Academic research has been published in the Journal of the American Medical Association which indicates a clear link between increased levels of violence in a society and the introduction of television to that country or region. Grossman comments, “There is an immediate explosion of violence in the playground, and within 15 years there is a doubling of the murder rate. Why 15 years? That is how long it takes for the brutalisation of a three- to five-year-old to reach the prime crime age’. That is how long it takes for you to reap what you have sown when you brutalise and desensitise a three-year-old.” It says little for the parents’ sense of responsibility that so many of them will allow their children, and especially very young children, to watch horrifyingly violent programs. The article in the Journal of the American Medical Association came to the conclusion that “the introduction of television in the 1950s caused a subsequent doubling of the homicide rate; that is, long-term childhood exposure to television is a causal factor behind approximately one half of the homicides committed in the United States, or approximately 10 000 homicides annually.”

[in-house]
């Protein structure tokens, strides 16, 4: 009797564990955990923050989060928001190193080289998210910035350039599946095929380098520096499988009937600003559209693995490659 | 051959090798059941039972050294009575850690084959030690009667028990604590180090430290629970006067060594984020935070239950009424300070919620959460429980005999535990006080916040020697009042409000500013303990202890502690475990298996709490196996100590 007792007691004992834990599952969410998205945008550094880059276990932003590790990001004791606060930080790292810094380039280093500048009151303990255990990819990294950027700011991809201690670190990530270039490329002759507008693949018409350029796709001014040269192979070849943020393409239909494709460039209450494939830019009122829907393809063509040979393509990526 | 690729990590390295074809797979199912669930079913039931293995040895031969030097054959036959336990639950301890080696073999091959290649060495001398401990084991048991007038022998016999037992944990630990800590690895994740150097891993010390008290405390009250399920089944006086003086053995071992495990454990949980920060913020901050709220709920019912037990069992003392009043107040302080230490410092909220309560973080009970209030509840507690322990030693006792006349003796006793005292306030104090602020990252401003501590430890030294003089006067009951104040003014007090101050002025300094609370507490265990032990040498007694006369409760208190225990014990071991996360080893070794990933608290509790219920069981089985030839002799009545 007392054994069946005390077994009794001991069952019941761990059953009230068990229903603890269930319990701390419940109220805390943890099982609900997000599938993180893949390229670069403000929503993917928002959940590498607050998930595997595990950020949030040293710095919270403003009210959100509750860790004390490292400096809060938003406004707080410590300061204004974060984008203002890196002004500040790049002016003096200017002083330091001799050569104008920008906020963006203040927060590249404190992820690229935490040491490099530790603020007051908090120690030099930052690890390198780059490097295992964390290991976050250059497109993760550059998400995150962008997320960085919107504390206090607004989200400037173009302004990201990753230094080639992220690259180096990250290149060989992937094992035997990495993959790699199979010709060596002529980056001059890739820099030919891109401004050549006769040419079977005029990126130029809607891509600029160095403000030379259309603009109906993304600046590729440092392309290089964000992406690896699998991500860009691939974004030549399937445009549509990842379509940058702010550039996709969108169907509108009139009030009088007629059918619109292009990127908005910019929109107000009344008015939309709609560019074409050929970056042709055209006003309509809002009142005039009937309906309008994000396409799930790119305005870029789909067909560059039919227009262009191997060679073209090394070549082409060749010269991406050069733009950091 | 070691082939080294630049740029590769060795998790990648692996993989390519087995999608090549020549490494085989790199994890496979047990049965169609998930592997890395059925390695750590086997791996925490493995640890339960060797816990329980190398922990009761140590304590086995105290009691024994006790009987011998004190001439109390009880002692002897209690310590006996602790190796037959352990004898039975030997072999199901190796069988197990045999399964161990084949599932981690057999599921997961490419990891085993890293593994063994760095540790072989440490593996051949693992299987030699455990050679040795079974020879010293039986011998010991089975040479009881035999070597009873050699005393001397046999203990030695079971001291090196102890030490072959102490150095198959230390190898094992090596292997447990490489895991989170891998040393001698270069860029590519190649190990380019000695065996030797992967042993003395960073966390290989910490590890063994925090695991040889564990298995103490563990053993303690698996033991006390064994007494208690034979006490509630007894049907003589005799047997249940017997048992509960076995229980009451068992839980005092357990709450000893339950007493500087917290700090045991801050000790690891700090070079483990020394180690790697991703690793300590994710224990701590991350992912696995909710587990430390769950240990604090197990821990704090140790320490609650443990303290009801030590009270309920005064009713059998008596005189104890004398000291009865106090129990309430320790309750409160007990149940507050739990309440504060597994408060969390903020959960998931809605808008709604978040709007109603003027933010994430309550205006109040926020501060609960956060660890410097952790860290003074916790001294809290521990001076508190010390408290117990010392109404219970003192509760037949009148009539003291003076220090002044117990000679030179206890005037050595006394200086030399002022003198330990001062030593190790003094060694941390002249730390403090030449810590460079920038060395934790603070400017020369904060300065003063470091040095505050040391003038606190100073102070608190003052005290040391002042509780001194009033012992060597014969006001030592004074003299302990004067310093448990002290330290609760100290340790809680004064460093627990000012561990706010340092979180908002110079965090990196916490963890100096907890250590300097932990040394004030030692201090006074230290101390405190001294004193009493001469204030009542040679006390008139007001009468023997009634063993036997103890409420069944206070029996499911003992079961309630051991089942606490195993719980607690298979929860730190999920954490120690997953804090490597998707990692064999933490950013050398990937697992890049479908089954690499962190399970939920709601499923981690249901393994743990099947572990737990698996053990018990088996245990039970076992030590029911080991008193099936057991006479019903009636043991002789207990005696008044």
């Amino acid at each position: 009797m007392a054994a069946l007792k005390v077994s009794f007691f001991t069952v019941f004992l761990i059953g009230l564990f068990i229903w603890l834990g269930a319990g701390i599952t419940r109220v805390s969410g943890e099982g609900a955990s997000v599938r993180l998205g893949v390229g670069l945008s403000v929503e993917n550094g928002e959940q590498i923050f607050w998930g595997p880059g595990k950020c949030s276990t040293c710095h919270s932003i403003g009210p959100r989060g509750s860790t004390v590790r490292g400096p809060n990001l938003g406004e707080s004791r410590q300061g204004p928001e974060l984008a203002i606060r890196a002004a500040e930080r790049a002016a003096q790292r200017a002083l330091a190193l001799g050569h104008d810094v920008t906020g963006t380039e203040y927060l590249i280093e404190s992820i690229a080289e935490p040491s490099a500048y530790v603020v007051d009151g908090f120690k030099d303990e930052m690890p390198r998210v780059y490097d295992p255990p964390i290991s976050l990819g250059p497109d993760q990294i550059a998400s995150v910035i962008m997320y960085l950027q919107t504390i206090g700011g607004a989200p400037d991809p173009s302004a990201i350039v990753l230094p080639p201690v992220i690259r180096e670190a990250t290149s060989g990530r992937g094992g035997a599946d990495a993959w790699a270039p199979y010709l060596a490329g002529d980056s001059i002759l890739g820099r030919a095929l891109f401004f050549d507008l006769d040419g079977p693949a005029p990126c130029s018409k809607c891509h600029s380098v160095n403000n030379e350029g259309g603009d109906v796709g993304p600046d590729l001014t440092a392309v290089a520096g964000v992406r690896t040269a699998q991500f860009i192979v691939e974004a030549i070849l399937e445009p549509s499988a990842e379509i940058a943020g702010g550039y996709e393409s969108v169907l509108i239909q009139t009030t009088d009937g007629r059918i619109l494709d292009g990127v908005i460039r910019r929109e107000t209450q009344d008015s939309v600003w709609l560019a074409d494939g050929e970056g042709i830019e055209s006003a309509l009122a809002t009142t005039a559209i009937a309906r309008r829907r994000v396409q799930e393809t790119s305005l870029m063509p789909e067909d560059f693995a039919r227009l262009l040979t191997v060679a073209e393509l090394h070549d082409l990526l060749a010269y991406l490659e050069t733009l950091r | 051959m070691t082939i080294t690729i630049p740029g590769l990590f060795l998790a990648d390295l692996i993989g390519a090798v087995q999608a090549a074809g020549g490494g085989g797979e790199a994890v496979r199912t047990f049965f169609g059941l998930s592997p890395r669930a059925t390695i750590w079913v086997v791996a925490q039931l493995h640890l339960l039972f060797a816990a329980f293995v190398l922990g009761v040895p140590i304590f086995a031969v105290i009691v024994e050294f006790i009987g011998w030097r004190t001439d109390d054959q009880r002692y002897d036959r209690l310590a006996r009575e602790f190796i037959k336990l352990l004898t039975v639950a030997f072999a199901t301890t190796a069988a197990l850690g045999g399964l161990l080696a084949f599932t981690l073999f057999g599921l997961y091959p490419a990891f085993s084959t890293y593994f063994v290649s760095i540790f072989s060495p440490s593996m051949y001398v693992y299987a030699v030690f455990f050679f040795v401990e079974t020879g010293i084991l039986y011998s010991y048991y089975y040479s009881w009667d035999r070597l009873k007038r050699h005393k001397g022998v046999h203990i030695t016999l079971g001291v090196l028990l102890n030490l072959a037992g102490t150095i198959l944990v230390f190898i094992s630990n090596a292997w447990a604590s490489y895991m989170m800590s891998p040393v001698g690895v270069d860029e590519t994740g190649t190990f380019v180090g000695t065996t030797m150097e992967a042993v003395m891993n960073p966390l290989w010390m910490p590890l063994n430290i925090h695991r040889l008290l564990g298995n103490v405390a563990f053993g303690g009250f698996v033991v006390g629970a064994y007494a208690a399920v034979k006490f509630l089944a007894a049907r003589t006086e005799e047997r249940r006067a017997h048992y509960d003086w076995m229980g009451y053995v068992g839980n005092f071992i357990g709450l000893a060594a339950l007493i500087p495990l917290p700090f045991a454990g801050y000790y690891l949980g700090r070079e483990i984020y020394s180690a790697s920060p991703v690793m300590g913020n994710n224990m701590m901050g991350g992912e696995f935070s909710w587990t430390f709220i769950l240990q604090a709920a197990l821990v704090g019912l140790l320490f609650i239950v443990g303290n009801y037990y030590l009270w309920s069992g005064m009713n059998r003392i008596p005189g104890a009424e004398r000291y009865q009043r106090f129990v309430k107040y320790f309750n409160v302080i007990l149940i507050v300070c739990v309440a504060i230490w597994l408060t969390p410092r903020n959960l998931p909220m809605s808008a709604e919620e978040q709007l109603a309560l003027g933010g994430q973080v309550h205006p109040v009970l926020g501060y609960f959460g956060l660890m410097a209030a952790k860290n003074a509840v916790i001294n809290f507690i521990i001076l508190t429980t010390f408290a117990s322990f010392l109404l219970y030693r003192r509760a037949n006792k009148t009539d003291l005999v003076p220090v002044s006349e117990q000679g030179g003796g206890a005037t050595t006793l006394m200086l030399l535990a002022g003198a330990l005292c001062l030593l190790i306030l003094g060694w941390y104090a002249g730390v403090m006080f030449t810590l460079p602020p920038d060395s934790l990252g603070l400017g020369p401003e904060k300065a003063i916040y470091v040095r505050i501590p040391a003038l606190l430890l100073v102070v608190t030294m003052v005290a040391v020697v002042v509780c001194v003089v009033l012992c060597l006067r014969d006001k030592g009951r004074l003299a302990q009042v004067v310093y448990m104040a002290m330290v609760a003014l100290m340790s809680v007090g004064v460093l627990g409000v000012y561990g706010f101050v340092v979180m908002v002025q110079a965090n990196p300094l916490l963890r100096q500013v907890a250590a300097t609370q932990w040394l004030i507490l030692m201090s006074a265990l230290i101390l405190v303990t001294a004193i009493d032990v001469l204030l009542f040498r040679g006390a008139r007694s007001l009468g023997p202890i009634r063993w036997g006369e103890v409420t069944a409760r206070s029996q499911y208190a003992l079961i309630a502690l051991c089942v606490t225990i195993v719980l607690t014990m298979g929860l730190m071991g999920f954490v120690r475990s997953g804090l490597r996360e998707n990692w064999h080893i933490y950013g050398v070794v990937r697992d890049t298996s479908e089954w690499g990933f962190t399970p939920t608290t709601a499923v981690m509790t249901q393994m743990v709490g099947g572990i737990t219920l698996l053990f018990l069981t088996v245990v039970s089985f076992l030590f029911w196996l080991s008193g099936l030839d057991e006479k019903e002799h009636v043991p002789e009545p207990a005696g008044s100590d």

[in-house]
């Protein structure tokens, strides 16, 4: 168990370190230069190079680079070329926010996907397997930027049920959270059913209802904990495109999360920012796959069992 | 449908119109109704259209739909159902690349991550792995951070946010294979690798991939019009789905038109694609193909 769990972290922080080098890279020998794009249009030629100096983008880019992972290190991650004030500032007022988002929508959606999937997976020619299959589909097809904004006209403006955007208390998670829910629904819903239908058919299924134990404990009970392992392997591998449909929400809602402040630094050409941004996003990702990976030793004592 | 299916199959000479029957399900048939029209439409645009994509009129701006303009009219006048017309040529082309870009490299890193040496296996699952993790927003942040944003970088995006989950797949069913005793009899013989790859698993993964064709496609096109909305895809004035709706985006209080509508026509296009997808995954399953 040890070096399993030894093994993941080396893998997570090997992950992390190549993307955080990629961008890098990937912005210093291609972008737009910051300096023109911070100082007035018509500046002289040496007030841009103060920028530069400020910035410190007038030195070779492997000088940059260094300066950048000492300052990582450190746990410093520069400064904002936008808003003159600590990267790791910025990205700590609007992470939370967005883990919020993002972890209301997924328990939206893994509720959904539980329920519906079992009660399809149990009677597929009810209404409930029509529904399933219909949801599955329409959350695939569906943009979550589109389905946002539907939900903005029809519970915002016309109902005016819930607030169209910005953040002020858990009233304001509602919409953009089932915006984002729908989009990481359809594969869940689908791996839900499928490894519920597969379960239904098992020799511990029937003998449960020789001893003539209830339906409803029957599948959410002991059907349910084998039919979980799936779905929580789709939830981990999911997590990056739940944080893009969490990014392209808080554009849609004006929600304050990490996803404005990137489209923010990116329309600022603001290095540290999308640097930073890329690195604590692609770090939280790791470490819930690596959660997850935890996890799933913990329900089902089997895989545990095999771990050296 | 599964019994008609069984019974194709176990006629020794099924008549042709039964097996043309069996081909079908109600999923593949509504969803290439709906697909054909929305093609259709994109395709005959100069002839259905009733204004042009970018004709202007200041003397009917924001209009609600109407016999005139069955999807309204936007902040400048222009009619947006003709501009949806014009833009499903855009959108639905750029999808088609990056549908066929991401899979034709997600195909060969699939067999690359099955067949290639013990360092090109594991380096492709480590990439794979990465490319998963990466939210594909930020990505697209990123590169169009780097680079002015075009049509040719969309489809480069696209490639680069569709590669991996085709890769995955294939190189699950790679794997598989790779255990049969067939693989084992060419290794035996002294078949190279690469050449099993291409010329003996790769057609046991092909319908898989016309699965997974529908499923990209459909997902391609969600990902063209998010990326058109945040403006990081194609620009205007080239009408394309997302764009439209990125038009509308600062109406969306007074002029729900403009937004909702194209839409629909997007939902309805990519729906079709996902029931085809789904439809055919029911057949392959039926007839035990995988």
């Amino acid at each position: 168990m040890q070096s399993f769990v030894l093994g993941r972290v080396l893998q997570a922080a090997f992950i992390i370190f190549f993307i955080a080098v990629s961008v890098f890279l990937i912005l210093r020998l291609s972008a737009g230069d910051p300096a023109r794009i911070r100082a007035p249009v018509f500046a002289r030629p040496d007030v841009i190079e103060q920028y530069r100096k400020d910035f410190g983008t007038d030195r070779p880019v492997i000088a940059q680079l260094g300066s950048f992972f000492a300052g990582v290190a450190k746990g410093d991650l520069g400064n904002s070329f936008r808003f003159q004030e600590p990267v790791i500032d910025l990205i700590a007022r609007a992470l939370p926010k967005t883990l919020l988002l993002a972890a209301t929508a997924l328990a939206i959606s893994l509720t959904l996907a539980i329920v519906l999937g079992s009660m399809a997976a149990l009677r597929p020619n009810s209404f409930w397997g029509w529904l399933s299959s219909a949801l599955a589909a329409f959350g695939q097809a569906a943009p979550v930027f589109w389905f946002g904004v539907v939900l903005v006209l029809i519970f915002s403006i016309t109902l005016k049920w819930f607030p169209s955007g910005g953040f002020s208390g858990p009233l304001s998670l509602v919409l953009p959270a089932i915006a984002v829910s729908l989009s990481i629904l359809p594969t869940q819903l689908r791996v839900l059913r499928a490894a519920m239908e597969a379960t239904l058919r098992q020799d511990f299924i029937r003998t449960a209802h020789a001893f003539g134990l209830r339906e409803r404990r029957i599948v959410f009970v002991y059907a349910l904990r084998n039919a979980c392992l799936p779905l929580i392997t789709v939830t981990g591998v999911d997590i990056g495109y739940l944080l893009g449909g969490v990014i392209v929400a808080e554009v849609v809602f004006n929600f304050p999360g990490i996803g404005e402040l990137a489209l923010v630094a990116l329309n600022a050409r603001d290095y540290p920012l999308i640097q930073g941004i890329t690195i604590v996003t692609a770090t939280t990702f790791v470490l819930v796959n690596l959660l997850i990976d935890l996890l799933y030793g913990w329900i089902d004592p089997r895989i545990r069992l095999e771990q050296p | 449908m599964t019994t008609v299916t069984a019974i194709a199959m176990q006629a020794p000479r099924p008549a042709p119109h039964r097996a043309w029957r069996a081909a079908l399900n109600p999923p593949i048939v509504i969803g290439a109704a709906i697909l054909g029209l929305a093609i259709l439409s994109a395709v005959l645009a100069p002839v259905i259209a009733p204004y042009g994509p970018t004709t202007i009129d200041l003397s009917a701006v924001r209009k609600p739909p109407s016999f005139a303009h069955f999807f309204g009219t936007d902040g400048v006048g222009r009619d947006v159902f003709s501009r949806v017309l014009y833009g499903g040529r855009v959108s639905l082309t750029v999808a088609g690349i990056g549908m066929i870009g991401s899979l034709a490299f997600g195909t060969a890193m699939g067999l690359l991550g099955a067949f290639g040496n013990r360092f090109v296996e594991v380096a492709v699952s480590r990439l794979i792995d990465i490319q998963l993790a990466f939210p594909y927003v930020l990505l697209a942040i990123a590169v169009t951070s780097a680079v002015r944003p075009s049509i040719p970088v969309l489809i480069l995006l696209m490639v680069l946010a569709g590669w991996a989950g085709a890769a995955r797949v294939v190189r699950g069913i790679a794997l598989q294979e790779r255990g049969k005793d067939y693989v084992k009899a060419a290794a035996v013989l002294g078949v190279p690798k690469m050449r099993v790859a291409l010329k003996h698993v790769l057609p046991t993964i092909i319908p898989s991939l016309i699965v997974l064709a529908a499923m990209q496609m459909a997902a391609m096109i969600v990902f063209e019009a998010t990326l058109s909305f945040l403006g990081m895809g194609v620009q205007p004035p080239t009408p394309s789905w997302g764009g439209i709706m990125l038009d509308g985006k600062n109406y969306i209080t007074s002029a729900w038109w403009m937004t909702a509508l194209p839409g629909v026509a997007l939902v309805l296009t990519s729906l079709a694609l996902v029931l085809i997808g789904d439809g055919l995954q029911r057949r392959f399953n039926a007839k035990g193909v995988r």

The situation is serious. And one cannot be hopeful. Television violence has become part of our godless culture. Such violence, as well as immorality of every degree of seriousness, is a tremendously powerful influence in the hand of the devil to destroy civilisation as we know it. Too many viewers are hooked on it, and too many influential people are involved in producing such material, for us to expect a speedy turning back to earlier standards – and these were by no means always the standards of Scripture. Only if God will return in power, can we hope for a real improvement in the situation. For too long people have wanted the benefits of a stable civilisation without the restraints of true, spiritual Christianity. In the long term, that is to expect the impossible; we cannot hope to retain the benefits of Western civilisation if we reject the biblical foundations on which it was built.
This is a generation which is departing increasingly from God. In judgement He is leaving the majority to enter into temptation. The sin to which they succumb is attractive to their corrupt hearts, and the result is that, as sinners fall into greater sins, they are more open to sins of an even deeper dye. The slide into sin may be gradual, but it is one which goes continuously downwards.